Research & development now assumes special significance in the context of the government’s effort to make India a manufacturing and innovation hub. India cannot make a mark in cutting-edge fields like defence and electronics manufacturing without targeted incentives and an enabling environment. Those with a stake in R&D and innovation are looking to the coming budget with a lot of expectations. Some specific areas where the finance minister could act this time, as suggested at Ficci’s Global R&D Summit 2014, are listed here.
Tax benefits & subsidies
* Currently tax benefits on R&D are applicable only for expenses incurred in India. The benefits should be extended to expenditure incurred by Indian companies out-of-India (i.e for sponsored research projects, joint development, etc.)
* Income tax benefits are not available on R&D infrastructure (like buildings) even if the facility is DSIR approved. This may be allowed.
* Pro-active measures should be taken to educate industry about the incentives available. Many entrepreneurs, for example, shall not be knowing that the government provides a weighted tax deduction @200% on expenditure (other than land & buildings) incurred on approved in-house R&D facilities of companies (Sec 35(2AB) of the IT Act.)
* Service tax on R&D services be exempt on DSIR recognised institutes, along the lines of excise and customs duty.
* Tax benefits available to businesses—including tax exemption on R&D investment at flat rate and accelerated depreciation on capital investment for R&D, etc—are attractive for relatively large businesses which are encouraged to make higher R&D investments. But these are not meaningful for small entities/individual inventor-cum innovators. Grants/subsidies for capital equipment are required for the SME sector.
Customs & excise regulations
* Currently, excise duty exemption is available only for products that are based on valid Indian patents. This should applicable to products where the manufacturing process is patent protected.
* Simplify the process for custom clearance of tailor-made pilot plants or prototypes that are being imported.
* The recent changes in patent system include a three-tiered fee structure (for individuals, companies and small entities) with relaxation of patent filing fees for small entities. More such changes are needed to encourage small entities in filing IP rights. For example, mechanisms such as utility models and inventors’ certificates will provide hassle-free protection to ideas from inventors, who cannot afford the time and cost involved in patent prosecution or enforcement.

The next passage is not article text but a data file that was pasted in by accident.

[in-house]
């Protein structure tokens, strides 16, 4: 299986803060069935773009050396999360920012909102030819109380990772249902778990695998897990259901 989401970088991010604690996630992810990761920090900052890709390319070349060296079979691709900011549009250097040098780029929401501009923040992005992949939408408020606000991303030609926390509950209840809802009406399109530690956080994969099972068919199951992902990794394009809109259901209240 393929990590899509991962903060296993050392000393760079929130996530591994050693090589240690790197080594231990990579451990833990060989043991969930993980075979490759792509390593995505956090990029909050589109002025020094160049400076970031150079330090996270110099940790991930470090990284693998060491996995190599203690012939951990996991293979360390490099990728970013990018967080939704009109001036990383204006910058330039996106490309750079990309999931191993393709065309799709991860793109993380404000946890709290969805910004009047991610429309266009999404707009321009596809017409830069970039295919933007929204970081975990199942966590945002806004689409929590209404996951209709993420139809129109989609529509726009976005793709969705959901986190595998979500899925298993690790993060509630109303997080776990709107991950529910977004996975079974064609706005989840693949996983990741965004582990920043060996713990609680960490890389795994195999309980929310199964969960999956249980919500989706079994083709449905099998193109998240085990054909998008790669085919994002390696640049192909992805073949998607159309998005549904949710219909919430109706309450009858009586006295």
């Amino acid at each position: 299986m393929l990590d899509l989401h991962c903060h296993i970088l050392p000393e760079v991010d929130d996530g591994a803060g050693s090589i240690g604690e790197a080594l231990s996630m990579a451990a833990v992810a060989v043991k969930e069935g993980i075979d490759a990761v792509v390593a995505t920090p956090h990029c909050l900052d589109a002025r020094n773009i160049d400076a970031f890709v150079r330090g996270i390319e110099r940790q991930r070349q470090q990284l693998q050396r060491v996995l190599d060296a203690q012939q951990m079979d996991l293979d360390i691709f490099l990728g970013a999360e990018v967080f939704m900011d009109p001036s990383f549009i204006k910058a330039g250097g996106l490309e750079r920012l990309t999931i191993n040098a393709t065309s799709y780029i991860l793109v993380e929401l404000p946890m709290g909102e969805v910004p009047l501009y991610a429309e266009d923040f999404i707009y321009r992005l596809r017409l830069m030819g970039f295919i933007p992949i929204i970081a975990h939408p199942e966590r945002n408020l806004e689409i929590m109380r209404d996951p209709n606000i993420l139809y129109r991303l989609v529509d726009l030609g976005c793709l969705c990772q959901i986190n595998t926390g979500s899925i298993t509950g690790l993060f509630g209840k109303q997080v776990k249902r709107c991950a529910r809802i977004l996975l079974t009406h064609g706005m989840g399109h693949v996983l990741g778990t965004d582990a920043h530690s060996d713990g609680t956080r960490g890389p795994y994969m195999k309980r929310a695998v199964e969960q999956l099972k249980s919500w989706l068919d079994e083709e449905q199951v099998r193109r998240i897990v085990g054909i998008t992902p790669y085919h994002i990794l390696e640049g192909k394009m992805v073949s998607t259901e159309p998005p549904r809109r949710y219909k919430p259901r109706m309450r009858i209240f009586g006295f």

Innovative institutional mechanisms
* Research and technology development programmes at publicly funded institutes have to be aligned to industry needs. Formal feedback mechanisms may be institutionalised at such institutes. Advisory boards may be formed, with industry nominees.
* Set up dedicated technology transfer offices at research institutes to market technologies & inventions.
* Academic institutions should be advised to link industry-funded research as part of their post graduate programmes.
* Provide tax benefits to industry for setting-up Centre of Excellence (CoE) in their chosen academic institution /university.
* Provisions should be put in place to allow such CoEs to import certain critical / restricted items/equipment from abroad and use them as a common facility for supporting industrial research.
* Promote incubators, clusters and R&D/technology parks in close proximity to established universities/engineering colleges for rapid development of technopreneurship and innovation.
PPP & new business models
(i) Recognise funding and operational support for R&D infrastructure at public research institutions as a valid CSR spend for corporates.
* Industry scholarships to encourage higher studies in sciences/engineering should also count towards valid CSR spend.
* Introduce favourable schemes to encourage for-profit, social enterprises based on innovative technologies and new business models.